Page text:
• The author of Acts also heavily redacted Luke’s gospel to combine it with his own work and so included the same names in GLuke as he had already listed in his Acts. Later redactors of Mark and Matthew opted to remove the second name Judas at the end of those lists and replace it with the less negatively associated Thaddaeus.
    • Rationale: Other scholars have argued for our final form of Luke-Acts being the result of the author of Acts taking a much earlier (and shorter) form of Luke’s gospel and heavily editing it to incorporate it as a companion volume to his Acts. These scholars show where the sections in Luke that compare most with Acts display different grammatical characteristics from the other sections of Luke. Also, Acts appears to have been unknown until the mid-second century (c.f. Justin Martyr’s and other early Church Fathers’ understanding of early church history). It makes its appearance at a time of fervent interest in the apostle Paul as demonstrated by the appearance around the same time as the Acts of Paul and the Pastorals and the “proto-orthodox” dispute with Marcion.
    • Rationale: I have no real “rationale” for why Thaddaeus was substituted for Judas, the son of James. My guess is as good as anyone elses’s as to why Judas of James substituted Thaddaeus. But here goes anyway: Judas had negative associations for obvious reasons but Thaddaeus was positive associations because of its “theophoric character” — fancy phrase for having the Greek word for God (theos) in it? No? How about one of Bauckham’s possibilities then — Judas (Yehudah) and Thaddaeus (Taddai) were sound equivalents. Did an elderly hard-of-hearing scribe make a mistake as the reader read out this bit when it was being copied — with luck having it that this scribe’s copy is the one that happened to survive and come down to us?? (Okay, if Bauckham is allowed to use hypotheses to support hypotheses, so am I!)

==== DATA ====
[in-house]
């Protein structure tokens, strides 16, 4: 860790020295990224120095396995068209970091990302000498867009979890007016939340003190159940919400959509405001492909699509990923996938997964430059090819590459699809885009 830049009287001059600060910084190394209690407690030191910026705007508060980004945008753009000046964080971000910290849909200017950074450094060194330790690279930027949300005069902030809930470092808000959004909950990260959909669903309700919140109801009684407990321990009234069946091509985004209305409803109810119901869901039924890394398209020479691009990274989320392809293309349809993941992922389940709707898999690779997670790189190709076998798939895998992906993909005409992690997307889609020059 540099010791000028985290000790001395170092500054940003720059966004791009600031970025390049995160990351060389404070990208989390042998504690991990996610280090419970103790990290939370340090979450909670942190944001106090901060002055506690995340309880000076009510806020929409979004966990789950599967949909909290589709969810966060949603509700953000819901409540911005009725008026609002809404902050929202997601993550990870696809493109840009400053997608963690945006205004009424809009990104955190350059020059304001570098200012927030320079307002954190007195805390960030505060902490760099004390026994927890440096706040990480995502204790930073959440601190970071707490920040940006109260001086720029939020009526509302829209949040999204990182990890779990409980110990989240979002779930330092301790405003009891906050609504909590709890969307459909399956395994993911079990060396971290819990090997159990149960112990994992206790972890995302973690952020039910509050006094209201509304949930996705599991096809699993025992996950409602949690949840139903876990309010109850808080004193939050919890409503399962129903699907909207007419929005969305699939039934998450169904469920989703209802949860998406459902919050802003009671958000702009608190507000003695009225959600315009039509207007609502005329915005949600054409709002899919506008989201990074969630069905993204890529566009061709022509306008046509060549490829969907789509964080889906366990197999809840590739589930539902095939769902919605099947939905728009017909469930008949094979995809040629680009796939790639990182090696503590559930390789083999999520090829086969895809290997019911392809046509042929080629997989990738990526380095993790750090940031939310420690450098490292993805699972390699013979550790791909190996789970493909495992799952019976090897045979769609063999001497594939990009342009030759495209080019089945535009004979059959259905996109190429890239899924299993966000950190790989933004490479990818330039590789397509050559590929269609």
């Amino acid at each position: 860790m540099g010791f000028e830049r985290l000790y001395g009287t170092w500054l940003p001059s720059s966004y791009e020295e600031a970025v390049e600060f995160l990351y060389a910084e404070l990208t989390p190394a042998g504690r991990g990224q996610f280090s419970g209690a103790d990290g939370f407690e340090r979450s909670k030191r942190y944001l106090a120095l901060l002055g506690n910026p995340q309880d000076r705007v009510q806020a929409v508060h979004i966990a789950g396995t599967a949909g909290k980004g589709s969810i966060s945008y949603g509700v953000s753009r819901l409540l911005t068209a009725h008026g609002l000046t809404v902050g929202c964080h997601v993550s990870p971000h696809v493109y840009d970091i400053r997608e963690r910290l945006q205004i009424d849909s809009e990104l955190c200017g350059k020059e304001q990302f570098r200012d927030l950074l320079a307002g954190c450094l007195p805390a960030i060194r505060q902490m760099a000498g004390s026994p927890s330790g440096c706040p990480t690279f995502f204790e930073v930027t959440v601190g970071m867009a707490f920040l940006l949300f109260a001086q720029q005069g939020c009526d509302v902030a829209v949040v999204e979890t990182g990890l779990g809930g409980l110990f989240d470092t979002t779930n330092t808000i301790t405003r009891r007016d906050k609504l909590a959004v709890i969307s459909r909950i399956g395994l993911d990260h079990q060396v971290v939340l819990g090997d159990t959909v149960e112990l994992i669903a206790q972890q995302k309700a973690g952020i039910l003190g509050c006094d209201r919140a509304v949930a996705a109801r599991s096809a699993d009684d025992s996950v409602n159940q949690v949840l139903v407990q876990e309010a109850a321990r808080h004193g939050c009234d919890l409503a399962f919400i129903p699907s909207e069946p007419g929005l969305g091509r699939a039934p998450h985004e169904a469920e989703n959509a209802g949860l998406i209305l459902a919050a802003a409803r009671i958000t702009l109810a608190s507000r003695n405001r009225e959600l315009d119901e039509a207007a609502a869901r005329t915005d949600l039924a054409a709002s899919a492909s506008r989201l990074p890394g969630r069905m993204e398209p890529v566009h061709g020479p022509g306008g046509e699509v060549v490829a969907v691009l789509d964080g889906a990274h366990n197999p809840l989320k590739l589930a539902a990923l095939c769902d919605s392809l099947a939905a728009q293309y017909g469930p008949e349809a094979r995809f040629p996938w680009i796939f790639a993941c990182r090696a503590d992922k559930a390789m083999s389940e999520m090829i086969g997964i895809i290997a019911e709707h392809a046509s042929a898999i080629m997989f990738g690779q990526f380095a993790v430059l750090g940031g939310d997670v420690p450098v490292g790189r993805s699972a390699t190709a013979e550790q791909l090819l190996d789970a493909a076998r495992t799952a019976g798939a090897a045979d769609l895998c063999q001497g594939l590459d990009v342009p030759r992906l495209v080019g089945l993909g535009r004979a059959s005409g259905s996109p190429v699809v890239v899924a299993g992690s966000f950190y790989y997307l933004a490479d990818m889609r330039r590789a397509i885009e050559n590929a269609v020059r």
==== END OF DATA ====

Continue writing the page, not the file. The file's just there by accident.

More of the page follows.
Compare Bauckham’s hypothesis:

  • The Twelve names were recorded because they constituted an authoritative body to guarantee the preservation and transmission of the story of the life and resurrection of Jesus which was duly recorded as a result of their eyewitness authority into the gospels.
    • “Rationale”: The names are recorded meticulously (apart from the swaps and the variations which are further evidence of meticulous honesty on the part of the authors)
    • “Rationale”: It is difficult to account for this phenomenon except by the hypothesis that the Twelve were the official eyewitnesses and guarantors of the core of the gospel traditions. (p.108)

This latter hypothesis definitely has the advantage of simplicity. But it does not work. Both the rationales listed here are not rationales at all but only additional hypotheses.

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Neil Godfrey